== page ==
L.A. STORIES -Essential California – Warehouse boom, pollution bust

Essential California

May 6, 2021


Good morning, and welcome to the Essential California newsletter. It’s Thursday, May 6. I’m Shelby Grad.

The warehouse and trucking industries are booming, but they are also a huge cause of air pollution. Southern California air quality officials are now set to vote on rules that for the first time would hold warehouses in the nation’s smoggiest region accountable for pollution from the diesel trucks they attract. (Los Angeles Times)

·    A big problem: The Times’ Tony Barboza notes this is a big problem. Cars and cargo-handling equipment associated with warehouses release more smog-forming pollution than any other sector, accounting for more than 12% of nitrogen oxides emitted in the region.

·    Communities of color are hit hardest: Officials say 2.4 million people live within half a mile of at least one large warehouse, that those areas have higher rates of asthma, heart attacks and poverty, and are disproportionately Black and Latino.

·    No COVID relief: Some hoped the pandemic closures would help L.A.’s smog. Air quality has actually gotten worse.


San Bernardino, not far from Jurupa Valley, above, had 130 bad air days for ozone pollution in 2020. Downtown Los Angeles, by comparison, had 22. (Gina Ferazzi / Los Angeles Times)

The logistics industry is expanding far and wide in the Inland Empire — in some cases encroaching into longtime residents’ neighborhoods. This has put people in very close range of truck pollution, a Times investigation by Paloma Esquivel found.

Some residents are fed up with the bad air. (NBC News)

These warehouses have also been at the center of a national debate over labor unions (who are organizing in the Inland Empire and beyond) and the very concept of a middle-class existence. (New York Times and Bloomberg)

And now, here’s what’s happening across California:

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An important investigation from The Times’ Wendy Lee: More than 30 former and current ICM employees said the company tolerated a hostile work environment, where women and people of color were subjected to harassment and bullying. It came when the talent agency was talking tough on equity, promising to achieve gender parity in leadership positions and on the board by 2020. (Los Angeles Times)

— The fallout: The story has been the talk of Hollywood. One attorney told Variety: “What goes on in these agencies, you don’t see in any other industry. You don’t see other employers trying to get away with what they do in entertainment.”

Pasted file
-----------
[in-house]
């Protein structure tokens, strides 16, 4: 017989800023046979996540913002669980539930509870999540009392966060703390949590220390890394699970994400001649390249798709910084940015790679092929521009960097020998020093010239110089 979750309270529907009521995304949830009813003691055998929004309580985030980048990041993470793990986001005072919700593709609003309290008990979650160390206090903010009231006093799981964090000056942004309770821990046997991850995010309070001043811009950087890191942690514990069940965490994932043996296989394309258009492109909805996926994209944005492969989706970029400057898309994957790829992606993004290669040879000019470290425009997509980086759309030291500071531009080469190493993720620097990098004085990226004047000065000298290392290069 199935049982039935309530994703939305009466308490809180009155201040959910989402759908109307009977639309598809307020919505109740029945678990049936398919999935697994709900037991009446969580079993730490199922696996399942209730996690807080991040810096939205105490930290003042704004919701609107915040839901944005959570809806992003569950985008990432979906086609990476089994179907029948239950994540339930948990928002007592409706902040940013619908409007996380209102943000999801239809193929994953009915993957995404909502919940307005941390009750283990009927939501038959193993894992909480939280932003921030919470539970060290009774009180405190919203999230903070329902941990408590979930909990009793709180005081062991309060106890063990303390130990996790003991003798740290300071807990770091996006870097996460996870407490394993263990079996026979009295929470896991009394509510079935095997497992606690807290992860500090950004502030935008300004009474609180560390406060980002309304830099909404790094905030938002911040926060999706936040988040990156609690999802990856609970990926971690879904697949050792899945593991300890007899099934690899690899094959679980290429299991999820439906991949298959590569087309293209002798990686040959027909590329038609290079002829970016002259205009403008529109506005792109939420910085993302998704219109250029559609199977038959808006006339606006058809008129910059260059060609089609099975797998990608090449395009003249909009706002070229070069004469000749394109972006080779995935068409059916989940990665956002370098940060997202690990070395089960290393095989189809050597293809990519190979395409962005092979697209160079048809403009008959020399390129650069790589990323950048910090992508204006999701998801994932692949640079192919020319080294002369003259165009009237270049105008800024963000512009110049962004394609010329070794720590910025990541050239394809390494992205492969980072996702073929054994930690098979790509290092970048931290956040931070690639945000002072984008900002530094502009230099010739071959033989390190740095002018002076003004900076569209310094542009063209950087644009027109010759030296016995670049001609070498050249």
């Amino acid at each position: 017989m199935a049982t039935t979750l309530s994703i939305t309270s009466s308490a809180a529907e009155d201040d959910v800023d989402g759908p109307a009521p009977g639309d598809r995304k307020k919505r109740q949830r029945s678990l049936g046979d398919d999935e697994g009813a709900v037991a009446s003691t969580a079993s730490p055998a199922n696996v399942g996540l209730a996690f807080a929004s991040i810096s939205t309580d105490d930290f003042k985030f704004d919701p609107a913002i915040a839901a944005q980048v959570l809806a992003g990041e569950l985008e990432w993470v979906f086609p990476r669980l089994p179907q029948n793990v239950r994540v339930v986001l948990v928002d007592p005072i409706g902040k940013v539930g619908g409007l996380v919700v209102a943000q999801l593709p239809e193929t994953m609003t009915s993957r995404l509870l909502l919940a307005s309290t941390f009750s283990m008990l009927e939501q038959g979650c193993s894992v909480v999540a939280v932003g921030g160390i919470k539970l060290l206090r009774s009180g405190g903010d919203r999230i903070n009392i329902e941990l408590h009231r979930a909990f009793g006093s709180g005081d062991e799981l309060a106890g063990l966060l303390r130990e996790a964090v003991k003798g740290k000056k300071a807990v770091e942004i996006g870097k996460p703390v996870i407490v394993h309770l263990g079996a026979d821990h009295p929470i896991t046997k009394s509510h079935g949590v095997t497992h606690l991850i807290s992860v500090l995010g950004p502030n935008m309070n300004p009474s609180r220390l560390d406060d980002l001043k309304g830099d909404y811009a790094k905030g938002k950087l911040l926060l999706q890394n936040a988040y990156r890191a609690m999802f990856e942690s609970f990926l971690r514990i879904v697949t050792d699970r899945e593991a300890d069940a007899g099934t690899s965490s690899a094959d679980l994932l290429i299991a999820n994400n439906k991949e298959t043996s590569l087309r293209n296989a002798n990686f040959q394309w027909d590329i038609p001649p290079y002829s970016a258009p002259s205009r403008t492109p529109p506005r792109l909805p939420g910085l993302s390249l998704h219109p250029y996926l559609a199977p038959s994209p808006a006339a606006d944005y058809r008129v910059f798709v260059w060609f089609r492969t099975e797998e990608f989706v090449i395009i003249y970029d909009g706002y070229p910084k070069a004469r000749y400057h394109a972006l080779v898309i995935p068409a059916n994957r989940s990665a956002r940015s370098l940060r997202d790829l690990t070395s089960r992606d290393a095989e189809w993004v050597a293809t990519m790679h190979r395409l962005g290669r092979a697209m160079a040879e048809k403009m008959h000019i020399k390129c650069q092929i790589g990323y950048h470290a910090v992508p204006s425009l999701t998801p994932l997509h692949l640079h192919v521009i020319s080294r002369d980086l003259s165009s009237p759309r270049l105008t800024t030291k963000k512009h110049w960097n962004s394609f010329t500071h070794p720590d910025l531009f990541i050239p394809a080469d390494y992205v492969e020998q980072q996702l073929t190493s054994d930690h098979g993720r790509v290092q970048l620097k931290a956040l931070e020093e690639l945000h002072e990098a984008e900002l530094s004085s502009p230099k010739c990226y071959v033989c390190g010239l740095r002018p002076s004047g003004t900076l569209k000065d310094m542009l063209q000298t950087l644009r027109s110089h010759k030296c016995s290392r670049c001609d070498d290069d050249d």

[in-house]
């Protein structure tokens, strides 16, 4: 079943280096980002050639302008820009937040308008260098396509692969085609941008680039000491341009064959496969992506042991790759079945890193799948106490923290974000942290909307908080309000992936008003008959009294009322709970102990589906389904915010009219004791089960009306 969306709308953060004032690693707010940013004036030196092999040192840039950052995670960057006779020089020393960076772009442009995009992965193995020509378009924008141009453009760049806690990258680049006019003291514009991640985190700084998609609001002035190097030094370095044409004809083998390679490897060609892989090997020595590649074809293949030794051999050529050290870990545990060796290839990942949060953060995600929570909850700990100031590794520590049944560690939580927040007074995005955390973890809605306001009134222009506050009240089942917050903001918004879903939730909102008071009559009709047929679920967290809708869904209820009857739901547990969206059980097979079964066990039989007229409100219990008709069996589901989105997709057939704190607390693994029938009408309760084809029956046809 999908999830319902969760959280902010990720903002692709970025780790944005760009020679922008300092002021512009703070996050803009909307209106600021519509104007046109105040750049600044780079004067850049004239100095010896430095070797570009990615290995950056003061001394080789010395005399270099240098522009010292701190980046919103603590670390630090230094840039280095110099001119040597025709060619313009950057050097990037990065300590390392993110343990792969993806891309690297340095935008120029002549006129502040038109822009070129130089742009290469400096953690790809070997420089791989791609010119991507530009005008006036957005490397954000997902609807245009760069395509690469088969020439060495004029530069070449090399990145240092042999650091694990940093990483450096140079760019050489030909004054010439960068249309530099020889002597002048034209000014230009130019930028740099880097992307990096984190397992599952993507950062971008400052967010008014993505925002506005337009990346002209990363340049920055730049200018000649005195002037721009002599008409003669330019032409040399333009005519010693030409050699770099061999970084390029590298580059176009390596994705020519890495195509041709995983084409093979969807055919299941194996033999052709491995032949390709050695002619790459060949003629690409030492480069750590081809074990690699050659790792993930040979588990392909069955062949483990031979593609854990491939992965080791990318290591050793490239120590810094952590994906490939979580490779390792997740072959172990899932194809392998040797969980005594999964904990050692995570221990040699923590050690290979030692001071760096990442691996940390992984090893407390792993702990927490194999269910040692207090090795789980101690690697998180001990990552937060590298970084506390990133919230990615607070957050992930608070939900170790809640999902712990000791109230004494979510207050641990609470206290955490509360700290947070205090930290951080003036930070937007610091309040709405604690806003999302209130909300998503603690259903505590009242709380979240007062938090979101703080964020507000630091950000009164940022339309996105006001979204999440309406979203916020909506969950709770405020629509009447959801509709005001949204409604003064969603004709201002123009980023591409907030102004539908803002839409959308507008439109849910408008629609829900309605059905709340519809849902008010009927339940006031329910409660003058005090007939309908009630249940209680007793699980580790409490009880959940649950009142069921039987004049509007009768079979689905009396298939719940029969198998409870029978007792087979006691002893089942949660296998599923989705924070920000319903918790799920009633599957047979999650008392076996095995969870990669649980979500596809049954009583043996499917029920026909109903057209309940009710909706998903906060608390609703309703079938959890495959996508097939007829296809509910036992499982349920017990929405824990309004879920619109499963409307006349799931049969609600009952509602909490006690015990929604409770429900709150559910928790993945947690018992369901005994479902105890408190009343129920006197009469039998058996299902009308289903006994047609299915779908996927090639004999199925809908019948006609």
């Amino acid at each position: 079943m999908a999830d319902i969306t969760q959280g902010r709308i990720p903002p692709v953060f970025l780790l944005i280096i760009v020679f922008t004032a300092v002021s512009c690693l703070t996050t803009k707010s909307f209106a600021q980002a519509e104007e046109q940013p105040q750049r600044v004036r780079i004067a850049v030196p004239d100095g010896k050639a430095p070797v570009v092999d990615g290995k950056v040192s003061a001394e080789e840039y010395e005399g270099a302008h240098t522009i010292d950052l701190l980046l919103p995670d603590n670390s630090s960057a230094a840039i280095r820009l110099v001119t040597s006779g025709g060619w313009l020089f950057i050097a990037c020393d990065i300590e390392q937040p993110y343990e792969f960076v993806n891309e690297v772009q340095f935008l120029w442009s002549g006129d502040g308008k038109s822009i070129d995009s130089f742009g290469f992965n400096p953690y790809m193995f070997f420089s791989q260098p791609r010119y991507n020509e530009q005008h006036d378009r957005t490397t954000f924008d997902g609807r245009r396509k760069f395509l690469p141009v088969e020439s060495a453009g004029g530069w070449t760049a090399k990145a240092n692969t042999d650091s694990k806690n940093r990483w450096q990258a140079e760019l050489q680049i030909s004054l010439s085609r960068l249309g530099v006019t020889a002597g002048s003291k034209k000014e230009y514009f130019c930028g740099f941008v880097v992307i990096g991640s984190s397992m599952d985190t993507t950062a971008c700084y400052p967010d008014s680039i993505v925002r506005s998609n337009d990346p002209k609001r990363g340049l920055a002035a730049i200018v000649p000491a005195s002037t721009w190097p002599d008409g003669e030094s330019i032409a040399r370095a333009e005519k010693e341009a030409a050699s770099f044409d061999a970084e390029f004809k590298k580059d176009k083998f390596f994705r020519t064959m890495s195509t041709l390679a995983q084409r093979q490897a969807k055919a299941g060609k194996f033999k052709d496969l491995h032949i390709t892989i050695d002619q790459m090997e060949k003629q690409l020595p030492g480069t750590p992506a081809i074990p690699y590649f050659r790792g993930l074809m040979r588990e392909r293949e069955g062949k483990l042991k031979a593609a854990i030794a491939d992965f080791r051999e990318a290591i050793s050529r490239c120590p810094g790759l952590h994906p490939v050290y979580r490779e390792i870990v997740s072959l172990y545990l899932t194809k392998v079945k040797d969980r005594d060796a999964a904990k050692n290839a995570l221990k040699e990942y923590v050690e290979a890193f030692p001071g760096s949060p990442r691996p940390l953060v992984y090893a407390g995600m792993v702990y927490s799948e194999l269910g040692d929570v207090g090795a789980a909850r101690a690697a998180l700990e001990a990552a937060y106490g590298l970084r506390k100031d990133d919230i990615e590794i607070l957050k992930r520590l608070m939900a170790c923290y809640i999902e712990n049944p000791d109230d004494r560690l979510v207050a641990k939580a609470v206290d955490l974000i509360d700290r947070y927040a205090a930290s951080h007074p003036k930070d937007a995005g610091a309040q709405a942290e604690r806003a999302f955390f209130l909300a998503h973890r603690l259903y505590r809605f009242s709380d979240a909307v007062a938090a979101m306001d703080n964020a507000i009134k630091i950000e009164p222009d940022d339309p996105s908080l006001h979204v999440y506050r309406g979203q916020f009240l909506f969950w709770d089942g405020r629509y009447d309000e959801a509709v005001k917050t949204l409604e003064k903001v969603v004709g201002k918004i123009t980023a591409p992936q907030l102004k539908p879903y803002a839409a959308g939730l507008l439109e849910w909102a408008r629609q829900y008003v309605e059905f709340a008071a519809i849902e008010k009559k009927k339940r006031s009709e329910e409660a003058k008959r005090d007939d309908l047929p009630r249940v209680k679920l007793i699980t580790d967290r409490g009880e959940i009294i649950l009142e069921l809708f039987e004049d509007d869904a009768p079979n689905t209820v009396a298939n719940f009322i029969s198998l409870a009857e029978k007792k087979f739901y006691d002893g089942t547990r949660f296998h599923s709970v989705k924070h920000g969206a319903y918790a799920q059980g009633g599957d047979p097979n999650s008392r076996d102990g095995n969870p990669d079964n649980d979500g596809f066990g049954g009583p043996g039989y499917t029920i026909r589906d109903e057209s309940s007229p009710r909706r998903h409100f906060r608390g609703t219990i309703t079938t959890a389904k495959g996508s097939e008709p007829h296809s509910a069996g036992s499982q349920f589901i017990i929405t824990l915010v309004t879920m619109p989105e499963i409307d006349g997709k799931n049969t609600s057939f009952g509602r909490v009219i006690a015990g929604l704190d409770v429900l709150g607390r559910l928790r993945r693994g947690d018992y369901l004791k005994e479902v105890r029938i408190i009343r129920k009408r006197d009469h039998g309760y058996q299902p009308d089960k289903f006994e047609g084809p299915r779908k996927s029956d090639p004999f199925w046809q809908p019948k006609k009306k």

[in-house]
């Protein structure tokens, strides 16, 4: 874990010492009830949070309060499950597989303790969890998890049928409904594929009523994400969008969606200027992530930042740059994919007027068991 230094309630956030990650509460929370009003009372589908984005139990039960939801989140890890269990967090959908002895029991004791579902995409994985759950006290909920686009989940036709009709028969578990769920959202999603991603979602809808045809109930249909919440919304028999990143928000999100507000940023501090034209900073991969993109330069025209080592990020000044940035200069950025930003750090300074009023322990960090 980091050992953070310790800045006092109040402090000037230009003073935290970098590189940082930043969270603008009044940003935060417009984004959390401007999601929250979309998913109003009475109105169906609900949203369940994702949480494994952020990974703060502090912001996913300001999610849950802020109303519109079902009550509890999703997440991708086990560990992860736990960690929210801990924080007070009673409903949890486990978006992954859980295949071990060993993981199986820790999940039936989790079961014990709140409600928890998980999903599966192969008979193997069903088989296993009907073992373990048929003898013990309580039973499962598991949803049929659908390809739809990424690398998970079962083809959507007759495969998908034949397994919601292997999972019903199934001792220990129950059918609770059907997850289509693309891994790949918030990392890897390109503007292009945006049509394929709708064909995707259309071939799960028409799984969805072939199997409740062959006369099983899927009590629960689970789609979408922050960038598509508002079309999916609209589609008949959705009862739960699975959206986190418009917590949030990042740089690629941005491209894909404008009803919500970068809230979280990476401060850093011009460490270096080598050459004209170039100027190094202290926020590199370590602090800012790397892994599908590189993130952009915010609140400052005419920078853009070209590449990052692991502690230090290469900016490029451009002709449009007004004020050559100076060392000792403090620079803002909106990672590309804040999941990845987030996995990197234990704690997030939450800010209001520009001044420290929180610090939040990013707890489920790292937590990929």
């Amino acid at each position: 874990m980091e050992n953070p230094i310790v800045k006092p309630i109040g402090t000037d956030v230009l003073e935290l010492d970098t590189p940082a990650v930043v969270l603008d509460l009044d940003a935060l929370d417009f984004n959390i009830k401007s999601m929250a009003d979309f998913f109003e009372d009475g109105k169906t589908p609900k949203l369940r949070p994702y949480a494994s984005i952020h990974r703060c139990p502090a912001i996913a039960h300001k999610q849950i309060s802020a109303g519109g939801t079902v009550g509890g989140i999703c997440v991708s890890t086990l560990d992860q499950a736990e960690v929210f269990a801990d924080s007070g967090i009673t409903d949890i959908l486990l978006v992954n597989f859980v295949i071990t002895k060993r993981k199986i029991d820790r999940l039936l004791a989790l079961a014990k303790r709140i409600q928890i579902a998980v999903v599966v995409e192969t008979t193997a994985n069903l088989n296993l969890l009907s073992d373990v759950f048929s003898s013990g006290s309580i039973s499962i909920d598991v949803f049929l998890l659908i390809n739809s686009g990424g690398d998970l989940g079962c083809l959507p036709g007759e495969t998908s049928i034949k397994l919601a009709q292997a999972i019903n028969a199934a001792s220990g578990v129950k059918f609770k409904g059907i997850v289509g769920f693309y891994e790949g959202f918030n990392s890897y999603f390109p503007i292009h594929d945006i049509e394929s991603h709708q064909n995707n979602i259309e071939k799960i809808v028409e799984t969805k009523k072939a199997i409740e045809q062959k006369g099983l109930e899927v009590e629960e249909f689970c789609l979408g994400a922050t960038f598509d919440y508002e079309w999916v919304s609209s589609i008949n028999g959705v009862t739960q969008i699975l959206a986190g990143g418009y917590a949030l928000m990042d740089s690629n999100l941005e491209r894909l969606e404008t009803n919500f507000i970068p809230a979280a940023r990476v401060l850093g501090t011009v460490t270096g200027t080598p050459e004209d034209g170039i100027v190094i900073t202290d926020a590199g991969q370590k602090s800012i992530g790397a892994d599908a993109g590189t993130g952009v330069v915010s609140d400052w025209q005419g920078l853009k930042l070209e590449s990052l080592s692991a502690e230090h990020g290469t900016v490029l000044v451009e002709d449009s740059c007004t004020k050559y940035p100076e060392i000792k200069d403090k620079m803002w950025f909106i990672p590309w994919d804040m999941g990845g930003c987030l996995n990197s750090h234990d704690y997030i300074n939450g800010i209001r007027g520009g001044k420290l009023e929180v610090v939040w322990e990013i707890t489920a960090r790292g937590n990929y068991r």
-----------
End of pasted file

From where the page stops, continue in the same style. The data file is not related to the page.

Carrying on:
Deadline Hollywood wonders if stories like this signal an end to the infamous agency culture of hazing. “Those unpleasant hazing days now are gone, or on the way out, and they will have to find new and more civil ways of minting agents.”

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When Gustavo Arellano and his team launched “The Times” podcast about California, he made bold promises: “Expect award-winning reporting, hard-hitting investigations and random randomness from the biggest newspaper west of the Mississippi right to your ears. Whether it’s farmworkers, Silicon Valley, Hollywood or car chases, we’ll give you deep dives and snippets, rants and discourse, laughers and weepers, with a diversity of voices and a bunch of drama and desmadre.”

But he didn’t mention skits. But that’s what they did Wednesday, in a touching tribute to the real, margarita-free story of Cinco De Mayo. Listen here.

Gustavo shared the back story:

“The idea for the Cinco de Mayo skit — both the fake commercial and dramatic reading of an old clip — was all from my audio jefa, ‘The Times’ producer Denise Guerra. She wanted to use old commercials that captured May 5 in all its besotted infamy, but we didn’t get legal clearance. So she did what any great boss did: improvise! That’s what makes ‘The Times’ such a delight already. Denise and our other producer, Shannon Lin, don’t want the usual two-way conversation. They want to sprinkle in audio, asides and all other sorts of desmadre (a hell of a beautiful mess). That’s what we want: to not just grab you with original stories and smart takes, but to make you think, ‘What am I going to listen to next?’ ”


In another dramatic sign of how rapidly California is recovering from the COVID-19 pandemic, the state recorded its lowest hospitalization rate since the first few weeks of the pandemic, according to data reviewed by The Times. (Los Angeles Times)